Quantitative nuclear grade (QNG): a new image analysis-based biomarker of clinically relevant nuclear structure alterations.

R. W. Veltri, Alan Wayne Partin, M. C. Miller

Research output: Contribution to journalArticlepeer-review

51 Scopus citations


This review addresses the potential clinical value of using quantitative nuclear morphometry information derived from computer-assisted image analysis for cancer detection and predicting outcomes such as tumor stage, recurrence, and progression. Today's imaging technology uses sophisticated hardware platforms coupled with powerful and user-friendly software packages that are commercially available as complete image analysis systems. There are many different mathematically derived nuclear morphometric descriptors (NMD's) (i.e. texture features) that can be calculated by these image analysis systems, but for the most part, these NMD's quantify nuclear size, shape, DNA content (ploidy), and chromatin organization (i.e. texture, both Markovian and non-Markovian) parameters. We have utilized commercially available image analysis systems and the NMD's calculated by these systems to create a mathematical solution, termed quantitative nuclear grade (QNG), for making clinical, diagnostic, and prognostic outcome predictions in both prostate and bladder cancer. A separate computational model is calculated for each outcome of interest using well-characterized and robust training, testing, and validation patient sample sets that adequately represent the selected population and clinical dilemma. A specific QNG solution may be calculated either by non-parametric statistical methods or non-linear mathematics employed by artificial neural networks (ANNs). The QNG solution, a measure of genomic instability, provides a unique independent variable to be used alone or to be included in an algorithm to assess a specific clinical outcome. This approach of customization of the nuclear morphometric descriptor (NMD) information through the calculation of a QNG solution mathematically adjusts for redundancy of features and reduces the complexity of the inputs used to create decision support tools for patient disease management. J. Cell. Biochem. Suppl. 35:151-157, 2000.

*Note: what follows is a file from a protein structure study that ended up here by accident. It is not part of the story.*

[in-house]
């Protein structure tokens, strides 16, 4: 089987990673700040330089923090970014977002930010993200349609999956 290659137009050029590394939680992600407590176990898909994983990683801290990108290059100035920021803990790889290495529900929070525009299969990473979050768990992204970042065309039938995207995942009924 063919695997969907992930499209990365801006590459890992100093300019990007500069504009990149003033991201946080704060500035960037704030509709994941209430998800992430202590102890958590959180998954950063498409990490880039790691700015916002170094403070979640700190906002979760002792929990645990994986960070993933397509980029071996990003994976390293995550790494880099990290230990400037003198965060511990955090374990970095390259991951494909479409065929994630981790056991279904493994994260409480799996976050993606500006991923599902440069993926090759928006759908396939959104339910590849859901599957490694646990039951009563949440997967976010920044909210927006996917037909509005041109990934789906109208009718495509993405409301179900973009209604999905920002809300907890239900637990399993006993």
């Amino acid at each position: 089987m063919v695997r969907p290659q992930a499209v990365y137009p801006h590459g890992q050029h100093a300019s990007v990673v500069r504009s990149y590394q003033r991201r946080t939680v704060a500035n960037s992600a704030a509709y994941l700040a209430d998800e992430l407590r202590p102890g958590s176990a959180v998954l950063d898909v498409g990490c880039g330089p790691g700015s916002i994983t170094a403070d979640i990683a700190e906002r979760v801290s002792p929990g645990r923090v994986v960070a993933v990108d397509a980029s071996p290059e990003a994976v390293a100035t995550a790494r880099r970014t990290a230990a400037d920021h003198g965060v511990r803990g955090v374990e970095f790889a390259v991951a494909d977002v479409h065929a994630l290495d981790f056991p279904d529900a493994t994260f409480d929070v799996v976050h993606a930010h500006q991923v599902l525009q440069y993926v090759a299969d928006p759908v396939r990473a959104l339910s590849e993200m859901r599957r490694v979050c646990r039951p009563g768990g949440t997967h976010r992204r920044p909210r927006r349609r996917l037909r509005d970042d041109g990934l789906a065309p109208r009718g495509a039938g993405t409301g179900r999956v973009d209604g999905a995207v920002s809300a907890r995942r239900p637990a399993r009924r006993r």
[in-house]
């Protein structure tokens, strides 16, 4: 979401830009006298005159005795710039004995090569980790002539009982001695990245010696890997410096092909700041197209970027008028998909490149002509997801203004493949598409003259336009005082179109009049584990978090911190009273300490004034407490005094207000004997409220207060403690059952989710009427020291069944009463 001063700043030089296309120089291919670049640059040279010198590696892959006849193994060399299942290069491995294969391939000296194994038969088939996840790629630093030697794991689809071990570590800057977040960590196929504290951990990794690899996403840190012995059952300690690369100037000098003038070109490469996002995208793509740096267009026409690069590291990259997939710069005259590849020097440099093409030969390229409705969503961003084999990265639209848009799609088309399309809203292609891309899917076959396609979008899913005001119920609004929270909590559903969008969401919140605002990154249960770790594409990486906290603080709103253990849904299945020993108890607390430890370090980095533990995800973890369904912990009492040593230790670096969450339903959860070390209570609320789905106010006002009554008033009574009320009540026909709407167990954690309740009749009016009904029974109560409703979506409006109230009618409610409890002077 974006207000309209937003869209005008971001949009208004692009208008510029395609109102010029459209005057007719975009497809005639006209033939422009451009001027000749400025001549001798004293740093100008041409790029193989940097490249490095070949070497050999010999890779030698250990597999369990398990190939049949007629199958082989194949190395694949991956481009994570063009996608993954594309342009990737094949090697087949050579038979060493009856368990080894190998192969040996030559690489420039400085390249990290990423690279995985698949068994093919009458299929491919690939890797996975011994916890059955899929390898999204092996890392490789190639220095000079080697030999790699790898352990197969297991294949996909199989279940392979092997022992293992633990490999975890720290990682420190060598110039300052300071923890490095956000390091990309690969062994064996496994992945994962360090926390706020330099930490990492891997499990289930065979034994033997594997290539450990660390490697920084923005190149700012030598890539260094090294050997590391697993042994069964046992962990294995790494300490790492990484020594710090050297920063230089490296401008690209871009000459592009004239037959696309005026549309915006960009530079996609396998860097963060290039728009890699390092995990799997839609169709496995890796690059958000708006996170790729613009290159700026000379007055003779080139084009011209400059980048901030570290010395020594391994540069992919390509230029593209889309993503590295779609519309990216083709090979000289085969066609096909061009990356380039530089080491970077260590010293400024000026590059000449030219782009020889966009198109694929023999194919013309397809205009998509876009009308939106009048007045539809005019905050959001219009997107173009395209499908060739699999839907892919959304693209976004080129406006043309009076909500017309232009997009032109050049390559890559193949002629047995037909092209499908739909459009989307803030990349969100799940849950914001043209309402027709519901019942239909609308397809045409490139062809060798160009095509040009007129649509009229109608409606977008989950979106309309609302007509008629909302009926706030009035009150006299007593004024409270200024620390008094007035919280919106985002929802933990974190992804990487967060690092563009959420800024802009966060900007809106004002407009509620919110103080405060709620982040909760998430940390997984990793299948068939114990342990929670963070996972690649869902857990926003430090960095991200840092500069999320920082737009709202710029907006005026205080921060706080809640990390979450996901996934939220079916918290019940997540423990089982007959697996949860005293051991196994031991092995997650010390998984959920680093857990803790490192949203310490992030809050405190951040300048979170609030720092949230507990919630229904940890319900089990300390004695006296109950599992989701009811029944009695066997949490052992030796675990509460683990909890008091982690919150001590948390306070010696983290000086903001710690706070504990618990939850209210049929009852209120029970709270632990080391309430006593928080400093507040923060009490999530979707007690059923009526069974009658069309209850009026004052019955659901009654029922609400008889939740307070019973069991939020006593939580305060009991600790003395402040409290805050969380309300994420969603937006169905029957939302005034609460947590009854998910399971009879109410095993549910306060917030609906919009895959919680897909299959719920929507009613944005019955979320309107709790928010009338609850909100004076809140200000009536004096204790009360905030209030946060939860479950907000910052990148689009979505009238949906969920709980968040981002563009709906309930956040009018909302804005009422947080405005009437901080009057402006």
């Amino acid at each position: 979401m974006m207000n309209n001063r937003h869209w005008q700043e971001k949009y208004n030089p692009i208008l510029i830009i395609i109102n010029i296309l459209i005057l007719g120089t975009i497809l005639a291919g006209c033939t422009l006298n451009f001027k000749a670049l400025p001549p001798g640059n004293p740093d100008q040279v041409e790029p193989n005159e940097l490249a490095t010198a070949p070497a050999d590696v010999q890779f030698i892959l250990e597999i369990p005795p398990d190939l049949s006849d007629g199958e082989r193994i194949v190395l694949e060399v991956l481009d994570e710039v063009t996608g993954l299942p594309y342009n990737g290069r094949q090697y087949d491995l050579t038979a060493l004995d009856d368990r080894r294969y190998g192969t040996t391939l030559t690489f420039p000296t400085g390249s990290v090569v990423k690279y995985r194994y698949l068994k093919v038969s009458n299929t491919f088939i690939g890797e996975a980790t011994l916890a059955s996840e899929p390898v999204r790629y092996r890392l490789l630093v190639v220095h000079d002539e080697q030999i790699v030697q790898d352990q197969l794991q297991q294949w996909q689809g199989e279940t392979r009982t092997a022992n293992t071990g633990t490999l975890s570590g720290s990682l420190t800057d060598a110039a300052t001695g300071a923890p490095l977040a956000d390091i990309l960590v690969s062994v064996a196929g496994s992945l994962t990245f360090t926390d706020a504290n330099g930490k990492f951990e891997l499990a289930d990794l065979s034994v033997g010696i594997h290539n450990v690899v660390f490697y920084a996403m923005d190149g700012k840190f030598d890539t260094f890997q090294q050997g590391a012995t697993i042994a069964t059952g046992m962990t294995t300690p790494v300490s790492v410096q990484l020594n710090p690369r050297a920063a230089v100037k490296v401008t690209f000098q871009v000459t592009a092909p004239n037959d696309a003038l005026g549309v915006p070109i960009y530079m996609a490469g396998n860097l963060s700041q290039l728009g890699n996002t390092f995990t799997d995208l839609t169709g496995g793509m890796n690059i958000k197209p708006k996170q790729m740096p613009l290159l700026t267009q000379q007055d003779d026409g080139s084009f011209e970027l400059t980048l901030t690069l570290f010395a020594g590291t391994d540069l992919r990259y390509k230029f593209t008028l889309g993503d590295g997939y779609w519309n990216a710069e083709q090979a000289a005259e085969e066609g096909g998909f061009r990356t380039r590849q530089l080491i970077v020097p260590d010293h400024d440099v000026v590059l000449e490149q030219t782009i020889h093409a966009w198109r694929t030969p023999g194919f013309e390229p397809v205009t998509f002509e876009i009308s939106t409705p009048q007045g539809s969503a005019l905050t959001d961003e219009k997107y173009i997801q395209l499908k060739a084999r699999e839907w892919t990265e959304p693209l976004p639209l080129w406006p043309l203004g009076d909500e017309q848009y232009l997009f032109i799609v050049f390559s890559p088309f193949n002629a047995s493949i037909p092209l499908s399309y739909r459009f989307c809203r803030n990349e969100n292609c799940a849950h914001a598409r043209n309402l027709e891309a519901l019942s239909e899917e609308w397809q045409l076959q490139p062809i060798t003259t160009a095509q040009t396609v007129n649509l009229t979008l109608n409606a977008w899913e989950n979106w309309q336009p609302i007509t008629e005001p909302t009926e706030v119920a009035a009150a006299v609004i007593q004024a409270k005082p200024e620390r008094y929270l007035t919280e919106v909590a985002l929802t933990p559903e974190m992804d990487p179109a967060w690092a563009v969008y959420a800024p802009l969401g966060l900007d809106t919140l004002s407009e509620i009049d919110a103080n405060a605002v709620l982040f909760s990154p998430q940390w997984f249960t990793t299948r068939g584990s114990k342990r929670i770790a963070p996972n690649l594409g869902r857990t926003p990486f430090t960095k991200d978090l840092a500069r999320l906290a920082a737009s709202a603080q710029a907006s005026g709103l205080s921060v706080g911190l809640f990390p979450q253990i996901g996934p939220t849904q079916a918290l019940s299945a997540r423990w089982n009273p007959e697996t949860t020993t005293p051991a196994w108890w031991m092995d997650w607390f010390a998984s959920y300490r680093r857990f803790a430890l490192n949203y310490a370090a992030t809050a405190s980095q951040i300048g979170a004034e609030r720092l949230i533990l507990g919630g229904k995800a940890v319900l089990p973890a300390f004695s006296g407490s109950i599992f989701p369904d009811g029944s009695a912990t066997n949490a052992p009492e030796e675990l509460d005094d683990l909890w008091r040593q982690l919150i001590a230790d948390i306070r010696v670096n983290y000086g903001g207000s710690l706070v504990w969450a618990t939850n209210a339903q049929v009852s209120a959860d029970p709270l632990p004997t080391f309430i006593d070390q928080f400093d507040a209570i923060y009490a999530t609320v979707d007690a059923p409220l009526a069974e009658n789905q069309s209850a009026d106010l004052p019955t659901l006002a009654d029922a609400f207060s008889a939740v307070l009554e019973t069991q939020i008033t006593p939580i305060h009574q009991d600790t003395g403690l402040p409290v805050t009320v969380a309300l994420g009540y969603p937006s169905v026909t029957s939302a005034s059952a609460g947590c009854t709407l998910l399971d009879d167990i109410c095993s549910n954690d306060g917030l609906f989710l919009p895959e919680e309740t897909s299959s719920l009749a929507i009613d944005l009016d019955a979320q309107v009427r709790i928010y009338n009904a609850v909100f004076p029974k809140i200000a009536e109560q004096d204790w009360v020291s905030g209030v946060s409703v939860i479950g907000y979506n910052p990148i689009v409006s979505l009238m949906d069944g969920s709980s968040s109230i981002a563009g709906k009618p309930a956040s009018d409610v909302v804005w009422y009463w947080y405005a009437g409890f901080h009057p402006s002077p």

Original languageEnglish (US)
Pages (from-to)151-157
Number of pages7
JournalJournal of cellular biochemistry. Supplement
VolumeSuppl 35
StatePublished - 2000
Externally publishedYes


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